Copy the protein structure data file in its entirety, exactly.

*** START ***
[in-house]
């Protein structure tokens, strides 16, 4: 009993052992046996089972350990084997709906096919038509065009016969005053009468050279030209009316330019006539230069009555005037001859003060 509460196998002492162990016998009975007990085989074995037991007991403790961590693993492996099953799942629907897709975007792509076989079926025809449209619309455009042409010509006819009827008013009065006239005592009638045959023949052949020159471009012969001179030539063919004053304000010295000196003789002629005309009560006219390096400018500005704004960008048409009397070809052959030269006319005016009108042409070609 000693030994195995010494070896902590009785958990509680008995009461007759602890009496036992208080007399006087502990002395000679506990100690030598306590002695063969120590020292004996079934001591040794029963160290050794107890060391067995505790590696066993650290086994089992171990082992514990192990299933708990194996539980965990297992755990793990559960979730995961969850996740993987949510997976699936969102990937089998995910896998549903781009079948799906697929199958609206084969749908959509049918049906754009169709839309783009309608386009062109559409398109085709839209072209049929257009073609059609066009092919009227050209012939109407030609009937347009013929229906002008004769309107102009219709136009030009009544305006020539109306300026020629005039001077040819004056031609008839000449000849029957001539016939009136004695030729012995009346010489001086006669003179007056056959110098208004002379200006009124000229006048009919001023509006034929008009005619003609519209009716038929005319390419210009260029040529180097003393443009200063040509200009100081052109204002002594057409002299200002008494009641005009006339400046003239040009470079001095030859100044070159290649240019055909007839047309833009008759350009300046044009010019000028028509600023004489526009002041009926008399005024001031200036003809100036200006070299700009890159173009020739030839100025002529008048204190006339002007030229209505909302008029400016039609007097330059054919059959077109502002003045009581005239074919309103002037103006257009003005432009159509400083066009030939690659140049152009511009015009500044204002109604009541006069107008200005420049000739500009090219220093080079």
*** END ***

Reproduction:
[in-house]
């Protein structure tokens, strides 16, 4: 009993052992046996089972350990084997709906096919038509065009016969005053009468050279030209009316330019006539230069009555005037001859003060 509460196998002492162990016998009975007990085989074995037991007991403790961590693993492996099953799942629907897709975007792509076989079926025809449209619309455009042409010509006819009827008013009065006239005592009638045959023949052949020159471009012969001179030539063919004053304000010295000196003789002629005309009560006219390096400018500005704004960008048409009397070809052959030269006319005016009108042409070609 000693030994195995010494070896902590009785958990509680008995009461007759602890009496036992208080007399006087502990002395000679506990100690030598306590002695063969120590020292004996079934001591040794029963160290050794107890060391067995505790590696066993650290086994089992171990082992514990192990299933708990194996539980965990297992755990793990559960979730995961969850996740993987949510997976699936969102990937089998995910896998549903781009079948799906697929199958609206084969749908959509049918049906754009169709839309783009309608386009062109559409398109085709839209072209049929257009073609059609066009092919009227050209012939109407030609009937347009013929229906002008004769309107102009219709136009030009009544305006020539109306300026020629005039001077040819004056031609008839000449000849029957001539016939009136004695030729012995009346010489001086006669003179007056056959110098208004002379200006009124000229006048009919001023509006034929008009005619003609519209009716038929005319390419210009260029040529180097003393443009200063040509200009100081052109204002002594057409002299200002008494009641005009006339400046003239040009470079001095030859100044070159290649240019055909007839047309833009008759350009300046044009010019000028028509600023004489526009002041009926008399005024001031200036003809100036200006070299700009890159173009020739030839100025002529008048204190006339002007030229209505909302008029400016039609007097330059054919059959077109502002003045009581005239074919309103002037103006257009003005432009159509400083066009030939690659140049152009511009015009500044204002109604009541006069107008200005420049000739500009090219220093080079």